Defence minister Frans Kapofi has dismissed claims that the ruling party ‘over-compromised’ when it reached a settlement agreement that delivered Namibia’s political independence, which left strategic resources in the hands of former oppressors.
It is generally held by certain quarters that many Namibians do not have access to means of production – such as land – while the economy is controlled by the minority.
This was the case before independence, it is argued.
It is embedded in the supreme law of the land, Article 16, which guarantees the right to property.
Critics of the property right clause say its presence has meant the government cannot repossess that which was “stolen” through colonialism.
During an exclusive sit-down with this newspaper at his Windhoek residence recently, Kapofi dismissed claims that “Swapo sold out” the revolution.
Put to him point blank if Swapo leaders made more concessions than necessary, he retorted: “We were fighters. I was not part of the negotiations. But what compromise have we made? Negotiations are about to give and take. Compromising is also allowed – as long as it is not treacherous”.
He pointed to the example of the harbour town of Walvis Bay, which became part of Namibia five years after independence.
“We were not willing to come home without Walvis Bay,” he said.
Through a concession, however, South Africa was allowed to continue occupying the coastal town.
“We were advised that ‘maybe it’s better to fight for Walvis Bay, with all your resources and better to have the enclave, which you can get while you are in Namibia’. We heeded that. We saw sense.”
For the former military commissar, war was not fashionable.
“We also didn’t want our people to continue suffering because we did not see any benefit. Fighting was not a jolly thing. It’s a serious thing where people lost lives.
“Even if people say the independence was not brought through the barrel of the gun, my friend, the gun has spoken louder than politics,” Kapofi advanced Swapo, he said, fought on both military and diplomatic fronts. “The fight, which Swapo undertook since 1966, was a political war. It was to make our voices louder and to be heard far and near by everybody. It was necessarily not aimed at conquering. Ours was to put pressure on the South African regime and whoever to understand there are people who are fighting for their country… the armed struggle was to amplify the message Swapo is giving,” Kapofi said.
Affectionately known as ‘Amin’ in the military trenches, Kapofi defended the settlement, saying it was never Swapo’s intention to fight forever.
“We have lost many people in that war. But we were always willing to negotiate. That is why we never abandoned our diplomatic actions. Our diplomatic and political pressure remained, despite the armed struggle, and we were determined to go on for as long as it was going to take to free ourselves.”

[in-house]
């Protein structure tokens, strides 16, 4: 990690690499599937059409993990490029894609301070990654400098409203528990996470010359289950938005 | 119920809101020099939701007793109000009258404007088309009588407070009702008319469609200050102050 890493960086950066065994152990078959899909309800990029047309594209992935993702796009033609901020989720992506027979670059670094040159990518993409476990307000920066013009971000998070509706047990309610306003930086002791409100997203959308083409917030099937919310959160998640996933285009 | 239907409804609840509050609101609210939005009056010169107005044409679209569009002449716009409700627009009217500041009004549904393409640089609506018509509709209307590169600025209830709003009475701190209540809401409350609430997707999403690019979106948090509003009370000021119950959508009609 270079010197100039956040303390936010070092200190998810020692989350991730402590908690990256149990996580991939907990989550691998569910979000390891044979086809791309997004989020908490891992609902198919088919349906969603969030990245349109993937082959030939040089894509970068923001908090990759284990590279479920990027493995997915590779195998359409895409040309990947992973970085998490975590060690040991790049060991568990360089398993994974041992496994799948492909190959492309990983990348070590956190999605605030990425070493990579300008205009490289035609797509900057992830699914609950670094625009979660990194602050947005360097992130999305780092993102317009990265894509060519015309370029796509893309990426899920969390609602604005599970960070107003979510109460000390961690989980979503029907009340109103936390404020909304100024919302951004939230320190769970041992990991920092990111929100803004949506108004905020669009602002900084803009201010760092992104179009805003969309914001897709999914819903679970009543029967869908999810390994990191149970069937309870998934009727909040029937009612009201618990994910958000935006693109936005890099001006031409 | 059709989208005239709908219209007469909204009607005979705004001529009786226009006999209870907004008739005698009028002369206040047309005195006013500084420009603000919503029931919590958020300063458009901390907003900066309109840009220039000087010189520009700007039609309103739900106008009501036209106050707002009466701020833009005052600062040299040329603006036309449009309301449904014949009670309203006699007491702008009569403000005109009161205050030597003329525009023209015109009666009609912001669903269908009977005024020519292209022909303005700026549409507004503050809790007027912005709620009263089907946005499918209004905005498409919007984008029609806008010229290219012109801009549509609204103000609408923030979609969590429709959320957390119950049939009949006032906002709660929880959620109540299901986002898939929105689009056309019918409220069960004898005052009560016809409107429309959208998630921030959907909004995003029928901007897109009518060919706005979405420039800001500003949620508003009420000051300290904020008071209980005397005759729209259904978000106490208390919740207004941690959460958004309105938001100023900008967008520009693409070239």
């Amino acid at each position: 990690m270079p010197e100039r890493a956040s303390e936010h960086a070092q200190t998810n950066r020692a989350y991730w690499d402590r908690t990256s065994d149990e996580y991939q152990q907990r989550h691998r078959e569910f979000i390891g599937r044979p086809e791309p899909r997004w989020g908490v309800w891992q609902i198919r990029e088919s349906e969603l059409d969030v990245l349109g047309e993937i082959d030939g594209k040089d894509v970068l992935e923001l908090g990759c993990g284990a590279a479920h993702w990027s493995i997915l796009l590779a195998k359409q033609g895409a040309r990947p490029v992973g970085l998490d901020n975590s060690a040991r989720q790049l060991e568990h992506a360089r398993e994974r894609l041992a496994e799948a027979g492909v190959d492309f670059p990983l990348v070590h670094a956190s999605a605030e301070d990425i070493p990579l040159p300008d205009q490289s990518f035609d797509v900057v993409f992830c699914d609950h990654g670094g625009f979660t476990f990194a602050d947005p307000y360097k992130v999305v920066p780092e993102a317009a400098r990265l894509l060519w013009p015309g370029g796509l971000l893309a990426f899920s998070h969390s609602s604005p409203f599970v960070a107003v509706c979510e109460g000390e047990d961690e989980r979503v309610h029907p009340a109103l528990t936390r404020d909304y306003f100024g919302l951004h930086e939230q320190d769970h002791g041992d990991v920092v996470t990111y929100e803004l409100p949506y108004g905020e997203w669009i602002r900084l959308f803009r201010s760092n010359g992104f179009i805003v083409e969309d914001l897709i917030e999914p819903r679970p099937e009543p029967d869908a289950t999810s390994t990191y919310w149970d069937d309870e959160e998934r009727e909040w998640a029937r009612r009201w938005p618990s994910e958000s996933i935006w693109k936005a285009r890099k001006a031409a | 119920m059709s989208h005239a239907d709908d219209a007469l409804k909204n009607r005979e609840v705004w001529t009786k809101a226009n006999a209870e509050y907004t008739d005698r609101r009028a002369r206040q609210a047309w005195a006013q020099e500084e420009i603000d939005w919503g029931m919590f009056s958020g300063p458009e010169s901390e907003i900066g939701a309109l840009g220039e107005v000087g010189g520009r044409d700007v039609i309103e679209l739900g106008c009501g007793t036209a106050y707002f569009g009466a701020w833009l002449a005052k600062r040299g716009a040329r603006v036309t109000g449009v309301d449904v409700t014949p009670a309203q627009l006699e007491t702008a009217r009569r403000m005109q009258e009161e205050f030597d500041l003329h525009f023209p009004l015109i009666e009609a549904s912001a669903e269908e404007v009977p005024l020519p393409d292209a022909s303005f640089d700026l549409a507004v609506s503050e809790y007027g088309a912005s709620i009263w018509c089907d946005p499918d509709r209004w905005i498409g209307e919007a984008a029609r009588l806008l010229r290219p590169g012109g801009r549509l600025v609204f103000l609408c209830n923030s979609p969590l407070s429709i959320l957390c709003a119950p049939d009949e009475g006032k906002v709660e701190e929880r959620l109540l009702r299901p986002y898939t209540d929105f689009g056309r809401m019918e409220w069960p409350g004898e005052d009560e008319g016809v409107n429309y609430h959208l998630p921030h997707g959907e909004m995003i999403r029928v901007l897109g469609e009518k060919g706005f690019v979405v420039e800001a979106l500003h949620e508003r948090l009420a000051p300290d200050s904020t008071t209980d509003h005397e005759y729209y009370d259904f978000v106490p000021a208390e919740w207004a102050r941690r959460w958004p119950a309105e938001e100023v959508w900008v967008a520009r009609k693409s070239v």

The year 1978 was a turning point when the United Nations (UN) Security Council took Resolution 435, which called for the withdrawal of South African forces from Namibia and the transfer of power to the people of Namibia. It also established the United Nations Transition Assistance Group (UNTAG) that would later deliver Namibia’s independence through UN supervision and control.
To Swapo’s shock and dismay, South African forces made bombs rain on Cassinga, a Swapo refugee camp in southern Angola, killing at least 600 Namibians, mainly women and children, and leaving dozens of others injured.
“We realised that their aim was simply to demoralise us and were not serious,” he said.
Revolution Earlier this year, when President Hage Geingob met Independent Patriots for Change leader Panduleni Itula, he conceded that Namibians do not genuinely own their resources.
It is Geingob’s view that without a revolution to nationalise all land, mines and other strategic institutions, ownership of the country’s resources, as contemplated in Article 100 of the Namibian Constitution, is a mere hallucination.
“As revolutionaries, maybe the best thing is to go back to the revolution of communists so that we can nationalise the resources. Then we own them constitutionally. Right now, we have a mixed economy…,” Geingob said.
The president was quick to concede that nationalising key resources to give complete ownership to the State will be met with resistance.
Geingob was responding to Itula’s question about the ownership of the oil discovery at the Graff-1 deep-water exploration well, located in the Orange Basin some 270 kilometres away from the diamond mining town of Oranjemund.
Geingob courted controversy since
his comments during an interview with Qatar-based media network, Al Jazeera, in which he said the oil does not legally belong to Namibians.
Itula, like many Namibians, was unimpressed by the statement.
“The provisions in Article 100, in its interpretation, in my view, is a positive obligation [that] the utilisation of our resources that belongs and shall belong to the State, meaning the sovereigns, for the beneficiation and provision of social services, hospitals and all the infrastructure that is required,” Itula said at the time.
- Additional reporting by Nampa